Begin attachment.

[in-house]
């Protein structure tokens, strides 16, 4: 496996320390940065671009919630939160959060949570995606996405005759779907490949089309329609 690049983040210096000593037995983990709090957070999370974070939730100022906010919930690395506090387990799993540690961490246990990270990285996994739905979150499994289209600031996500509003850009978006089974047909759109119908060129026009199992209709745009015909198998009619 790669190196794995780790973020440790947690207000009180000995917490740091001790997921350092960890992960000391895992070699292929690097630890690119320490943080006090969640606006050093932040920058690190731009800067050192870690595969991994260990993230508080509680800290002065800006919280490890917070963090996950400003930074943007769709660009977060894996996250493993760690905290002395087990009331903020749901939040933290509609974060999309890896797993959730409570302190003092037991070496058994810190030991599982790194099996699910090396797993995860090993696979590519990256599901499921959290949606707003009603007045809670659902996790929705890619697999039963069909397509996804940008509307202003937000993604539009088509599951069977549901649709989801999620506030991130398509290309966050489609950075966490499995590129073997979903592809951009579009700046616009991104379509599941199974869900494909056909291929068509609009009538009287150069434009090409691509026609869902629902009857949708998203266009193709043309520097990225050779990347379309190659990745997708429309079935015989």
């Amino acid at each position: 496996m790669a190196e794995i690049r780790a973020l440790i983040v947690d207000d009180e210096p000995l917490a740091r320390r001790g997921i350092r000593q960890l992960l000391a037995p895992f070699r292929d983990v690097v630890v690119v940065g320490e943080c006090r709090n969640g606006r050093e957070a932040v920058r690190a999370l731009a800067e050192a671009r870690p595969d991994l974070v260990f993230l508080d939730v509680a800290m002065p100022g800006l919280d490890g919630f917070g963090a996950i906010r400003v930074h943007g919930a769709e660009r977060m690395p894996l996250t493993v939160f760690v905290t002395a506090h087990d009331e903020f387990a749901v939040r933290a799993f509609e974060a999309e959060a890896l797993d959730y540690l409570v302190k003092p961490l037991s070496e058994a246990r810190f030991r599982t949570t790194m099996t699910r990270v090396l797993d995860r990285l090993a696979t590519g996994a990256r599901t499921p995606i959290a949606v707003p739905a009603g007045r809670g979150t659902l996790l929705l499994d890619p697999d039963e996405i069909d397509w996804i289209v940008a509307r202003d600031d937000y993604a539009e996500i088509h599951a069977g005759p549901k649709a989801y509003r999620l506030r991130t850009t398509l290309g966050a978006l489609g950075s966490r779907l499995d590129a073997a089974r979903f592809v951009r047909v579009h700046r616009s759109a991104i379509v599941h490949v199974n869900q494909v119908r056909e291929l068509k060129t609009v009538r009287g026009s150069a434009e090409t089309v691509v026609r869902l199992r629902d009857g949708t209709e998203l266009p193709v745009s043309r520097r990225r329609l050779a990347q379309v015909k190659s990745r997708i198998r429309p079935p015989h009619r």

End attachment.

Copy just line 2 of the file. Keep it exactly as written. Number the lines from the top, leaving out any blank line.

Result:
């Protein structure tokens, strides 16, 4: 496996320390940065671009919630939160959060949570995606996405005759779907490949089309329609 690049983040210096000593037995983990709090957070999370974070939730100022906010919930690395506090387990799993540690961490246990990270990285996994739905979150499994289209600031996500509003850009978006089974047909759109119908060129026009199992209709745009015909198998009619 790669190196794995780790973020440790947690207000009180000995917490740091001790997921350092960890992960000391895992070699292929690097630890690119320490943080006090969640606006050093932040920058690190731009800067050192870690595969991994260990993230508080509680800290002065800006919280490890917070963090996950400003930074943007769709660009977060894996996250493993760690905290002395087990009331903020749901939040933290509609974060999309890896797993959730409570302190003092037991070496058994810190030991599982790194099996699910090396797993995860090993696979590519990256599901499921959290949606707003009603007045809670659902996790929705890619697999039963069909397509996804940008509307202003937000993604539009088509599951069977549901649709989801999620506030991130398509290309966050489609950075966490499995590129073997979903592809951009579009700046616009991104379509599941199974869900494909056909291929068509609009009538009287150069434009090409691509026609869902629902009857949708998203266009193709043309520097990225050779990347379309190659990745997708429309079935015989």